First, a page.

Emma Kennedy | Published on Feb. 25, 2022 on Pensacola News Journal
The city of Pensacola is eyeing a new policy to buy property that could pave the way for converting rundown or vacant land into public projects or affordable housing developments.
That type of land acquisition policy isn’t unusual for a government to have — many cities across the country have turned to growing “land banks” to combat housing crises in recent years — but it would be a first for the city in having a streamlined process on the books to buy land or buildings, according to city Housing Director Marcie Whitaker.
“For decades the city has had a policy about how to dispose of property and make it available for sale but not really anything about purchasing property, so this is the first step in that process,” she said.
Whitaker said city officials have identified numerous vacant lots or rundown properties across the city that span a range of circumstances, such as missing owners or owners having passed away and family members can’t be found. Much of what comes next in those scenarios is likely a case-by-case basis with the city’s legal team tasked with navigating the purchase.
The city has not yet set up a dedicated fund for the property purchases.
The policy outlines multiple uses for its purchased property including public development, conservation or affordable housing projects, but it comes at a time when the city is focused on creating policies and procedures to encourage the development of housing that is within affordability limits of low- and moderate-income residents as defined by state and federal housing agencies.
Developers and nonprofits who are active in the affordable housing market have expressed concern about being priced out of properties with enough of a margin to be able to develop affordable housing stock.
Habitat for Humanity Vice President of Development and Communications Crystal Scott, who is also on the city and county’s Affordable Housing Advisory Committee, said Escambia County uses a similar model already to deed surplus property it owns to places like Habitat to build on, so moving the same direction in the city will allow them to expand and take on more projects.
“There’s this whole notion that this property is just sitting there and everybody’s talking about affordable housing so let’s do something about it,” she said. “It’s not just our community that experiences it, many Habitat affiliates across our state in particular run into that problem where it’s sitting vacant and nobody can do anything with it.”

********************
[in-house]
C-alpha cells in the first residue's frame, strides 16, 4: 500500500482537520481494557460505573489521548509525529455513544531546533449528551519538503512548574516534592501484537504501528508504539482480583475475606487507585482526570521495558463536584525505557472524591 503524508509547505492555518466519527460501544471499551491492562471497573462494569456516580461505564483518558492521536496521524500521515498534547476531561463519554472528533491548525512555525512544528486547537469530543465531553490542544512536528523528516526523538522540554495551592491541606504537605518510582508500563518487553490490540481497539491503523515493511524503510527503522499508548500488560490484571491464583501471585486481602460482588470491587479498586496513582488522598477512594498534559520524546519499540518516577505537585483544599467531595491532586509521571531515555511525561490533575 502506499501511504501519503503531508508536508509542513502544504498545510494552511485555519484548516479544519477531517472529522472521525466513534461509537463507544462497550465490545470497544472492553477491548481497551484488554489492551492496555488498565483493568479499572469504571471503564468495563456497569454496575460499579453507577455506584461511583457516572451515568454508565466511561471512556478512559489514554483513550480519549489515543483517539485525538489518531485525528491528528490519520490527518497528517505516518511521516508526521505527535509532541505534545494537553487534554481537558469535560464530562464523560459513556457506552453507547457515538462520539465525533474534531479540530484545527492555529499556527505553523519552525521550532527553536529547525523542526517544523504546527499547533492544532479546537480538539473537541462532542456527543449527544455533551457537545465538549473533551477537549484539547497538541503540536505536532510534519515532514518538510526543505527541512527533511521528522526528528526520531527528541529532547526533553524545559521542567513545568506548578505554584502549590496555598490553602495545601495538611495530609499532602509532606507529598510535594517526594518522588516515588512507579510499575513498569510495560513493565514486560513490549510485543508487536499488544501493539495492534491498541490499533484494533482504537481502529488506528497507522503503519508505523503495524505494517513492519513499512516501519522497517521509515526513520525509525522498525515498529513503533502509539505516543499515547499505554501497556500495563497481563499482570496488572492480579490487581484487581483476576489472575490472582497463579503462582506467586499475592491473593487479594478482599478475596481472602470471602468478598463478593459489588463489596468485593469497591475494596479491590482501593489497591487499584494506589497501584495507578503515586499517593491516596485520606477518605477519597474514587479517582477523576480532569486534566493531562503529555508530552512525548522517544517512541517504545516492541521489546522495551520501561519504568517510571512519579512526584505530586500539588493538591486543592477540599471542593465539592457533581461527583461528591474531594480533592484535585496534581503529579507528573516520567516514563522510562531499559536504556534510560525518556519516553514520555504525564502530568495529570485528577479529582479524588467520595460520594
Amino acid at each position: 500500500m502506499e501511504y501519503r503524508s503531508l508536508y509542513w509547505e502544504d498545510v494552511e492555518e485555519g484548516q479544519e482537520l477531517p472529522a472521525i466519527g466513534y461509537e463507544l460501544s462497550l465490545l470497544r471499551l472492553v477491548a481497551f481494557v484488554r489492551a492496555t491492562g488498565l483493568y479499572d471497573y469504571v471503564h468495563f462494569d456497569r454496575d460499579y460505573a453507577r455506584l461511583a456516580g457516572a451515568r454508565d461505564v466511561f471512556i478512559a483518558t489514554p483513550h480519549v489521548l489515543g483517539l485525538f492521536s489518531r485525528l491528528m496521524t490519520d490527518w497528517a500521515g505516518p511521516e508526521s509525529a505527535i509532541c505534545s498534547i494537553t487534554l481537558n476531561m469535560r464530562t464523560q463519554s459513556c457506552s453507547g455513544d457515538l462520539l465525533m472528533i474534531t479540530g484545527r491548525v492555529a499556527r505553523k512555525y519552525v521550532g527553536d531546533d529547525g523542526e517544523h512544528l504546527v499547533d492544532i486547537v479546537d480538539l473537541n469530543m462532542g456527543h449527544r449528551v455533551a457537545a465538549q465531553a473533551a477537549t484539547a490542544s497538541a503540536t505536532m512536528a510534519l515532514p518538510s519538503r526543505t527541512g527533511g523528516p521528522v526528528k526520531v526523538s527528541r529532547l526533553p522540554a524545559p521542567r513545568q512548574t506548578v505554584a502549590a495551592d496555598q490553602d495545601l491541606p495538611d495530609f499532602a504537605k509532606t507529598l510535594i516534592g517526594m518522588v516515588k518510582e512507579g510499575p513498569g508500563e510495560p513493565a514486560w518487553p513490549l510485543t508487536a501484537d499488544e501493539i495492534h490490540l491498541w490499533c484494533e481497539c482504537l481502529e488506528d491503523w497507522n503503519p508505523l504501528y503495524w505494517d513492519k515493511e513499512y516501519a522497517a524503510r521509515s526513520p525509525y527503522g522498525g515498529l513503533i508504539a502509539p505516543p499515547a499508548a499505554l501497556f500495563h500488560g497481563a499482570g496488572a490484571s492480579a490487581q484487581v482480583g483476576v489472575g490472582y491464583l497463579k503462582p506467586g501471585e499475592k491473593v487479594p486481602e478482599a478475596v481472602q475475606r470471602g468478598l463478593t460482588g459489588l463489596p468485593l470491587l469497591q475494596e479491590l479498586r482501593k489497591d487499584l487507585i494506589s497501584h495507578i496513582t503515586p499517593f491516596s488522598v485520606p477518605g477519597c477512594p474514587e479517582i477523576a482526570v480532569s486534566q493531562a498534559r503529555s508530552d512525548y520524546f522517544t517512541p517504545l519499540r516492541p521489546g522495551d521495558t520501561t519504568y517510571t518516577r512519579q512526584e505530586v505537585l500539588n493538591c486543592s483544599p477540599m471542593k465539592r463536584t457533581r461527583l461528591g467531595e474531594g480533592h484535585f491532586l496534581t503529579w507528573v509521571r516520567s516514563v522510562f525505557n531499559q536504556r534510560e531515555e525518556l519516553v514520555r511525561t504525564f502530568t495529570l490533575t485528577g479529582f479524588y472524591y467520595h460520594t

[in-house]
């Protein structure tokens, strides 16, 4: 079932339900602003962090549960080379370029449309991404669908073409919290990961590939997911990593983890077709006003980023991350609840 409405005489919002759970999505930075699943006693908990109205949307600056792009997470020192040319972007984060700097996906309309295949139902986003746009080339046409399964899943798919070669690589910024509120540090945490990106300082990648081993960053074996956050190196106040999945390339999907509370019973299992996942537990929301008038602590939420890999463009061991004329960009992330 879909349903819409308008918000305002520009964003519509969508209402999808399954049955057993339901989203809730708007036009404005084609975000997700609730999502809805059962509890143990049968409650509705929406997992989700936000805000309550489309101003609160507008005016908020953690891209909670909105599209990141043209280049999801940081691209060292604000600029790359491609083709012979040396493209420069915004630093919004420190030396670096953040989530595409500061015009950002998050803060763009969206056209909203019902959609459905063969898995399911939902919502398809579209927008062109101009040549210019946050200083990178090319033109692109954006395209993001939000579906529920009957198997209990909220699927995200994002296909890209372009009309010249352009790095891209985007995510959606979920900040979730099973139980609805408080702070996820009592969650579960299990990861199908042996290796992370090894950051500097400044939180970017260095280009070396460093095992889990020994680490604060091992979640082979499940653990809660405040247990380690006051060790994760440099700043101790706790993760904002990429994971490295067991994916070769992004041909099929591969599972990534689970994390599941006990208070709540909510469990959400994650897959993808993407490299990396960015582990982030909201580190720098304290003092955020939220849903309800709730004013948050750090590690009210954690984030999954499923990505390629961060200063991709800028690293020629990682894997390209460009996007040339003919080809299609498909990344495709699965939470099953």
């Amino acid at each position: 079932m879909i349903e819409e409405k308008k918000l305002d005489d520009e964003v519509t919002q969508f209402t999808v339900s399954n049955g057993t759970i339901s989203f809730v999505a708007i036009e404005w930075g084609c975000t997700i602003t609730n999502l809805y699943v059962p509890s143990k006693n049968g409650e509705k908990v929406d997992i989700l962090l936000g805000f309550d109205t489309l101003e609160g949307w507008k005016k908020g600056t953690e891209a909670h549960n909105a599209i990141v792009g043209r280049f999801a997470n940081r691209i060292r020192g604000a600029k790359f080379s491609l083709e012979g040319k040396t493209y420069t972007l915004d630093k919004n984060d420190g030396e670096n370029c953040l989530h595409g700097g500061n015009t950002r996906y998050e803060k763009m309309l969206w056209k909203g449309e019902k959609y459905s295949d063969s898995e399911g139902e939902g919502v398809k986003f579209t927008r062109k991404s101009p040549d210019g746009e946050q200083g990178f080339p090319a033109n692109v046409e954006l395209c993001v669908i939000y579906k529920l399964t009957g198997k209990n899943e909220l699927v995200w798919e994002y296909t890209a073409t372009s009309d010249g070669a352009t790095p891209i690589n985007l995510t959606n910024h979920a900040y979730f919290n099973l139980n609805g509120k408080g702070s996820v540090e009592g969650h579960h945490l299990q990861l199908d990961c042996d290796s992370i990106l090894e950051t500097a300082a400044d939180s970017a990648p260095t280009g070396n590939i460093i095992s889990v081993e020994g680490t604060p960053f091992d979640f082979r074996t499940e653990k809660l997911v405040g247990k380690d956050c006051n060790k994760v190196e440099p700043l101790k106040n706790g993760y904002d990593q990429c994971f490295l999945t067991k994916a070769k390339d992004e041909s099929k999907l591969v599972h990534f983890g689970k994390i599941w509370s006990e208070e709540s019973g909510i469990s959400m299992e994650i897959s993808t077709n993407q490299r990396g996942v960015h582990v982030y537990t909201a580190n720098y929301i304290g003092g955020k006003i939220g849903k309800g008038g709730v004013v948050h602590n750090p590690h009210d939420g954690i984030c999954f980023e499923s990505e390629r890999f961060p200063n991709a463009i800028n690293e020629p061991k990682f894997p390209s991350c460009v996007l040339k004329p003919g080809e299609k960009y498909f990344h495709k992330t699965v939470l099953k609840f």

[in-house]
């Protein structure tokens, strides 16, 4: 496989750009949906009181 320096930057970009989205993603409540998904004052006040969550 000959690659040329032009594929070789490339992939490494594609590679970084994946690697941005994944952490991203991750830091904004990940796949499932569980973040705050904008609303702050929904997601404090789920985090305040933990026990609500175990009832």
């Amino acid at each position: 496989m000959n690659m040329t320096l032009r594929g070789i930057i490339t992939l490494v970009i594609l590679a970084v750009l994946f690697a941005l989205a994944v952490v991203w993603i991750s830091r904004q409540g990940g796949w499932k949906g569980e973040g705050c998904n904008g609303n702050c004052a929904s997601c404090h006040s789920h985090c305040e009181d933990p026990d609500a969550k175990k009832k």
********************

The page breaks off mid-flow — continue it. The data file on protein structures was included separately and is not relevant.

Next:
Habitat sells homes at the appraised value, which is generally between $175,000 and $200,000. The clientele buying the Habitat homes have changed in recent years and now are often young professionals who’ve been priced out of first-time home ownership by investors and a growing housing market, Scott said.
“We need thinking outside of the box and consider things that maybe haven’t been considered before,” Scott said. “These times are requiring that people think differently about the problem we have, and my hope is that these private developers developing all these properties see a real incentive now for having some units identified as affordable housing and they focus on the crisis at hand.”
There hasn’t been much interest from small-scale developers to get involved in offering affordable housing options, Whitaker said, but her hope is that with solutions like off-market city-owned land it might act as an incentive to do so.
The Community Redevelopment Agency — which covers a large swath of downtown and adjacent neighborhoods — has also been implementing policies trying to slow the conversion of properties into housing that’s out of the affordability range of most city residents.
The city this month launched a new tax rebate policy for large-scale developers who build housing with rent or sales prices in the affordability range, and CRA Administrator Helen Gibson said there’s also work ongoing to create similar incentives for developers or owners of smaller units.
Emma Kennedy can be reached at firstname.lastname@example.org or 850-480-6979.